Archer’s Goon

Title: Archer’s Goon

Author: Diana Wynne Jones

Howard’s ordinary life is turned upside-down when he comes home from school one day to find the Goon sitting in his kitchen. The Goon claims he’s from Archer and wants Howard’s father to give him two thousand words. But the words are only the beginning. Howard’s town is ruled by seven siblings who want nothing more than to be released from their confinement here so they can take over the world . . .

This is probably my favorite Diana Wynne Jones book (tied with Dark Lord of Derkholm). I love the way she can take the ordinary bits of life and twist them around into a hysterical adventure. Howard’s home is under siege by marching bands. Road construction crews are sent to pester his family specifically. Buses are run by someone who lives 400 years ago and that’s why they’re frequently off-schedule.

And interwoven in all that, the sheer humanity. Howard’s father, Quentin, is passive until he gets his hackles up, and then nothing in heaven or earth can shake him (although many people try). Howard has a little sister Awful, who earned her nickname, yet somehow avoids being completely unlikable. And Howard himself is caught in the middle of all this drama and tries to uncover the truth—and discovers way more than he bargained for.

Basically, it’s nonstop fun. My favorite part is the chase near the end where the various siblings are being called upon to work against each other. Howard is trying desperately to figure things out, but he’s starting to see where this is going to lead, and it’s something he doesn’t want to be true, even if it were somehow possible.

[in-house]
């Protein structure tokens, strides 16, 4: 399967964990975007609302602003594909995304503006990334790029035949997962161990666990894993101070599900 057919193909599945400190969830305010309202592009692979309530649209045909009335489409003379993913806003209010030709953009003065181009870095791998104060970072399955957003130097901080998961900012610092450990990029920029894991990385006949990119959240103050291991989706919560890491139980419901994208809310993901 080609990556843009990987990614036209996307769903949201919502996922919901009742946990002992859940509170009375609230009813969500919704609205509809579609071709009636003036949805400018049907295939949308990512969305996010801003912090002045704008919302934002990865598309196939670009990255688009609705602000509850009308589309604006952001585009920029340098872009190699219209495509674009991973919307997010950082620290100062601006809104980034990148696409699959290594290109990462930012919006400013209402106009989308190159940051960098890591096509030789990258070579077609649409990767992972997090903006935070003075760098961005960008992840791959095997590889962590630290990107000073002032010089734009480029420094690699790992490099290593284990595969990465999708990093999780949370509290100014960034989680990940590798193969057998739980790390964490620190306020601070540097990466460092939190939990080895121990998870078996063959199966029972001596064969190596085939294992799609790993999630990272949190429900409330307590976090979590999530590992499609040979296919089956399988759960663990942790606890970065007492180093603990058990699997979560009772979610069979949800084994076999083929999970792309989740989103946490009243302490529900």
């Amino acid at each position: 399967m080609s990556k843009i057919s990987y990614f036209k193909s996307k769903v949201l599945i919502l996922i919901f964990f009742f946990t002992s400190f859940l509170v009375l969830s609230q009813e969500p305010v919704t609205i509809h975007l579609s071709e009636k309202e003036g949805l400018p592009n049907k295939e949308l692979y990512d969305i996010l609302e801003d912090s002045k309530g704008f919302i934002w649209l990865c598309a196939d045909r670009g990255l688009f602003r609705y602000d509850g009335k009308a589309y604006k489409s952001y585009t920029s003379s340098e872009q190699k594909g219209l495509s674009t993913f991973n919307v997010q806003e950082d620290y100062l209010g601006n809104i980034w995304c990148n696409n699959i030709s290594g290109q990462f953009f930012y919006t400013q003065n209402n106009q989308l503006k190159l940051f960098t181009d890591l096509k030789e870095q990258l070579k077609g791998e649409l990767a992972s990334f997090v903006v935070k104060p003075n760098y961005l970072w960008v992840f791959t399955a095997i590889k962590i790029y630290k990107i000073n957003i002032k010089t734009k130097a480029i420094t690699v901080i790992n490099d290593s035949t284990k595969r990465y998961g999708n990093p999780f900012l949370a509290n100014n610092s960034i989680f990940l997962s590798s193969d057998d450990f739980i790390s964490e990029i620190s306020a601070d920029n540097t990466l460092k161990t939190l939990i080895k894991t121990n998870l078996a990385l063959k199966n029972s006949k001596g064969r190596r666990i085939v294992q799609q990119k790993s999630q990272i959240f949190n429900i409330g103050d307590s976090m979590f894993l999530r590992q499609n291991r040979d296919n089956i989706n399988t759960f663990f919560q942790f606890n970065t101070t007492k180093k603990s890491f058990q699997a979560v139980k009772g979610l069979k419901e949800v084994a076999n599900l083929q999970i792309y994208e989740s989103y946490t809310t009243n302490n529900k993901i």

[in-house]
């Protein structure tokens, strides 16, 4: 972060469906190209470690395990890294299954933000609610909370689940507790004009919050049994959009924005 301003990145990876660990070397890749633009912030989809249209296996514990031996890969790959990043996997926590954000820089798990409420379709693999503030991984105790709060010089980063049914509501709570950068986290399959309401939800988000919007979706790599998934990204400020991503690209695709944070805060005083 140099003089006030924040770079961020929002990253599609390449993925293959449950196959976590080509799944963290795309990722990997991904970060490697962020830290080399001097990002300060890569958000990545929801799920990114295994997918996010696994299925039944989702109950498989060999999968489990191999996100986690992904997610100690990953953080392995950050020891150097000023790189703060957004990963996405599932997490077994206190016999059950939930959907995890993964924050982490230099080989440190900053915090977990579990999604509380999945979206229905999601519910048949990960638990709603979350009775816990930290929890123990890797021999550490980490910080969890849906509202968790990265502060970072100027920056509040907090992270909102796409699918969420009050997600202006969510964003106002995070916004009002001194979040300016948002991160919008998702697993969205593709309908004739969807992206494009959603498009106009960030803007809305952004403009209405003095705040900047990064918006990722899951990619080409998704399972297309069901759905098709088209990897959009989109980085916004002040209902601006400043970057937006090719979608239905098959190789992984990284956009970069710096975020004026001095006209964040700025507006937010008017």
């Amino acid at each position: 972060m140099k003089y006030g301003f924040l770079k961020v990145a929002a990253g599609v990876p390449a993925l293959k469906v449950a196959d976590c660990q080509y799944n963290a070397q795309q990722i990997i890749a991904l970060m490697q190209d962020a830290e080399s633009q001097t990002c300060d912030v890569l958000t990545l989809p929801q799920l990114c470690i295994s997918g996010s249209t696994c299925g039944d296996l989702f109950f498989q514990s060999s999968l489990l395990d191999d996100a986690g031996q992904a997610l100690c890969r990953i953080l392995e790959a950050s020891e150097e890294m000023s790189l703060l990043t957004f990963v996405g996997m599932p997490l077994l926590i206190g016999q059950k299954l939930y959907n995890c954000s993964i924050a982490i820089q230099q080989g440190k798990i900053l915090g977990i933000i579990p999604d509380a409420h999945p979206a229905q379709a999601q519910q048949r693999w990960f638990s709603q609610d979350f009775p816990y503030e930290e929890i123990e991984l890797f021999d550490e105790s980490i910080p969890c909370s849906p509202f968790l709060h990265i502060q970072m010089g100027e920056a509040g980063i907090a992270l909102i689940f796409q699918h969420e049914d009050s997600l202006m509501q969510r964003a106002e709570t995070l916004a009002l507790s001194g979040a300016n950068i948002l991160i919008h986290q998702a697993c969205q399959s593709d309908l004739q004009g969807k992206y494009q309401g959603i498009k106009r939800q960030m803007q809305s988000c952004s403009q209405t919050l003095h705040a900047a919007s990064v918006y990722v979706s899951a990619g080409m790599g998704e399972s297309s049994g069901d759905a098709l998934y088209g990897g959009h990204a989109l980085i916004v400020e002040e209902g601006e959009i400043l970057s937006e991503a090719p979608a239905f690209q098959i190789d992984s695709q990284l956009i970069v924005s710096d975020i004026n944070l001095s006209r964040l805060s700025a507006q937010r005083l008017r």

Overall, this is a great introduction to Diana Wynne Jones if you’ve never read her before. It stands alone and isn’t very long, but it’s packed full of laughs. I rate this book Highly Recommended.

The Forever Court (Knights of the Borrowed Dark #2)

Title: The Forever Court

Author: Dave Rudden

Series: Knights of the Borrowed Dark #2

Uriel Croit has spent his entire life waiting for the Redemptress to awaken. The Croits train and prepare for the War that will come when they will take over the world. But when Uriel’s fondest dreams are realized, he finds the world isn’t as simple as he thought . . .

Denizen Hardwick is in training to become a Knight who kills the Tenebrous who invade the world from some outer dimension. Too bad he’s absolutely fascinated by Mercy, the Tenebrous he saved, the Tenebrous who granted him knowledge of ALL of the Cants the Knights use to control their magic. And when a message comes from the Tenebrous asking for Denizen by name, no one knows what to think. Could peace even be possible, or is this some elaborate scheme? And even if it is a genuine offer from the Tenebrae, will the Knights risk it, or try to sabotage it themselves?

I adored the first book, and was happy to find this one was just as good. Uriel’s sections are important, but Uriel isn’t as funny as Denizen, so I tended to prefer Denizen’s commentary about basically everything.

Like the first, this has a good dose of horror, humor, and fantasy. Denizen is exploring his first crush—and amusingly enough it’s Mercy. Which gets him into no end of trouble with everyone.